• high altitude work - bf109 K-4. I cannot wait for P-51. It has a similar top speed up high, and it will be a better diver, but  the 109 will climb better and  will turn way better.

 

  • boom and zoom - fw 190 D9 - it shares 2 important advantages over the 109 for this role. It's a more stable gun platform, ensuring better snapshot hitting chance, and most importantly, it has VERY good handling at high speeds.  ;)

 

It's only my opinion!

 

I wouldn't be to sure about the K4 turning way better than the P-51. I'm sure the Mustang will hang with the 109 in most situations just based of current modeling in-game and experience in other sims.

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Just now, Legioneod said:

 

I wouldn't be to sure about the K4 turning way better than the P-51. I'm sure the Mustang will hang with the 109 in most situations just based of current modeling in-game and experience in other sims.

 

(talking about turning on the left, which is what 109s do)

 

Both aircraft share similar wing loading, the P-51 has a neater laminar wing which at high altitudes with high angles of attack will badly affect turning radii. In addition the 109 still will have a bonus assisted turning capacity to the left using the more potent torque. In DCS this is especially fun for instance. Although it's been more than 2 years since I flew the K4 there actively on multiplayer. 

 

In good old 1946 it was generally so off it's not worth comparing in my opinion :)

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2 hours ago, Legioneod said:

 

I wouldn't be to sure about the K4 turning way better than the P-51. I'm sure the Mustang will hang with the 109 in most situations just based of current modeling in-game and experience in other sims.

 

It should be able to hold it's own in many cases, coming down to pilot.

 

Truth is we'll never know exactly how well the Mustang turned in relation to the 109, not really. Nobody is flying restored warbirds against each other at max performance.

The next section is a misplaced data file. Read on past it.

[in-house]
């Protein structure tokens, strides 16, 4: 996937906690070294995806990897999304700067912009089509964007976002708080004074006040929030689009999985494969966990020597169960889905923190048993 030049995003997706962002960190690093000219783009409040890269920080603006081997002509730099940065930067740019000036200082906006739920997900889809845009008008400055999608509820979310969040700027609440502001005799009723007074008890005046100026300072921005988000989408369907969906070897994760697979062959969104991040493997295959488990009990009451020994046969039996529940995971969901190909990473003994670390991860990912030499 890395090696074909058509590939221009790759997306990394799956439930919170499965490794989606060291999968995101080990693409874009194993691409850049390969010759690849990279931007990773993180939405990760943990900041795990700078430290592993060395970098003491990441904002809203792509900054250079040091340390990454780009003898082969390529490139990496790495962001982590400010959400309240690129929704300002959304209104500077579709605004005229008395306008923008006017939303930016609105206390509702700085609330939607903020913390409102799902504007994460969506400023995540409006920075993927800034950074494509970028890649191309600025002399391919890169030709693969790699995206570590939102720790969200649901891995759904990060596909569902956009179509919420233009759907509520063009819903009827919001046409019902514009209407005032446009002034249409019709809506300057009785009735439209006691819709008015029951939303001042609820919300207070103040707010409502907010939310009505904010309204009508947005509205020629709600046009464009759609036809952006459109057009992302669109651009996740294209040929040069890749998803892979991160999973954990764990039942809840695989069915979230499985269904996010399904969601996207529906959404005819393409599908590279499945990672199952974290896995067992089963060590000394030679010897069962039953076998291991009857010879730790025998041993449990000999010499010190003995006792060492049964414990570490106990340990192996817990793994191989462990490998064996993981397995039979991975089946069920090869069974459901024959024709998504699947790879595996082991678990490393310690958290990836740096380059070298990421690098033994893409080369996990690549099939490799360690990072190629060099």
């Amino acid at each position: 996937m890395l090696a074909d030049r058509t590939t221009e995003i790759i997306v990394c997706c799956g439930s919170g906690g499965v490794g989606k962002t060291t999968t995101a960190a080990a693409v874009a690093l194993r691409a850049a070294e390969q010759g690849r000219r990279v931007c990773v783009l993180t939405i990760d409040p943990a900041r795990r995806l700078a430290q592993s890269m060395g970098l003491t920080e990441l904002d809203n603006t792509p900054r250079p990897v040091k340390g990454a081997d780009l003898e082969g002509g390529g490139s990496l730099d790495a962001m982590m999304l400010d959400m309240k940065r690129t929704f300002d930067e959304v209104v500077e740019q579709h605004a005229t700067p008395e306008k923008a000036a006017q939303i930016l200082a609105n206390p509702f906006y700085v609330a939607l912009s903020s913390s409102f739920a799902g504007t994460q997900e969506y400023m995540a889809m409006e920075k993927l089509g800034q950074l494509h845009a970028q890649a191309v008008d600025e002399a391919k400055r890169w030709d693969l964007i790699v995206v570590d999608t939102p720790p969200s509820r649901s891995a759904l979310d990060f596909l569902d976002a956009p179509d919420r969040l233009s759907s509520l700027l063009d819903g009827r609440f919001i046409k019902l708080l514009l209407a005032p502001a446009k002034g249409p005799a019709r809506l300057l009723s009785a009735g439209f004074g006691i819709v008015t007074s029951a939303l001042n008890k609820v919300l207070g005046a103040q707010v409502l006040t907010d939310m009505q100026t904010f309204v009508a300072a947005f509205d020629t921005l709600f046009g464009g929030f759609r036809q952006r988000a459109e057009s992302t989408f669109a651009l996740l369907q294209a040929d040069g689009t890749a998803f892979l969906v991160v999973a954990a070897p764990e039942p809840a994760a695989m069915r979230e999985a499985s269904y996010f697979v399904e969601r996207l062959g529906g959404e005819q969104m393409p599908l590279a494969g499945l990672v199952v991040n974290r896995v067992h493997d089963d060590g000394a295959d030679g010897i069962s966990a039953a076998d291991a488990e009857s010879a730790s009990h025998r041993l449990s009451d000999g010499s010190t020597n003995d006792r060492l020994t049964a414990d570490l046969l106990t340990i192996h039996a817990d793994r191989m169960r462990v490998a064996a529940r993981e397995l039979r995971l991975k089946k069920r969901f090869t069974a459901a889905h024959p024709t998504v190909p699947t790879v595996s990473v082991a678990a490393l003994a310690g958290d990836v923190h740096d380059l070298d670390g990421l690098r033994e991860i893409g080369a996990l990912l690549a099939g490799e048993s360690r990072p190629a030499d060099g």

Plenty of Mustang pilots got the better of 109's in knife fights, and that includes right down in the weeds...of course many of those were very green German pilots who were basically fodder as you well know.

Experienced German pilots in either the 109 or 190 didn't seem to fear the Mustang. They did fear the Jug quite a bit since Jugs dove on them from altitude with 8x.50 cals from an entire flight blasting through their formations.

 

Don Bryan describes encountering a "special" 109 that he couldn't get the better of  in his Mustang...which probably means encountering the rare 109 piloted by an expert.

 

 

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2 minutes ago, Gambit21 said:

 

It should be able to hold it's own in many cases, coming down to pilot.

 

Truth is we'll never know exactly how well the Mustang turned in relation to the 109, not really. Nobody is flying restored warbirds against each other at max performance.

 

Plenty of Mustang pilots got the better of 109's in knife fights, and that includes right down in the weeds...of course many of those were very green German pilots who were basically fodder as you well know.

Experienced German pilots in either the 109 or 190 didn't seem to fear the Mustang. They did fear the Jug quite a bit since Jugs dove on them from altitude with 8x.50 cals from an entire flight blasting through their formations.

 

Don Bryan describes encountering a "special" 109 that he couldn't get the better of  in his Mustang...which probably means encountering the rare 109 piloted by an expert.

 

 

Agreed. I do recall reading or hearing a German pilot state that they couldn't beat the Jug in the vertical, the Jug out zoomed them and just was better overall when it came to vertical fights.

 

Funny thing about turn rates, I've read both German and American pilots state that the Razorback P-47 could turn/outturn the G model 109 in a fight. I'll have to do more research on it but when the Germans captured a P-47 they discovered it was actually better in the turn than the 109s at the time.

 

Just goes to show that numbers and statistics don't show the whole picture.

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The 365th gave as good as they got in their Jugs when mixing it up with 109's and 190's in the 10K range, and at times lower.

Willie Heilmann relates a story of a singe Jug evading his flight of several 190's for quite some time at tree top level before they finally forced

him down with great effort (he was from Texas)

 

Higher is a given...hard to beat Jug up there.

 

Then Don Bryan said it wasn't worth a damn down low against 109's....so in circles we go.

It should be obvious to anyone who's read a book that it was a capable, dependable aircraft that excelled at getting it's pilot home even after much abuse.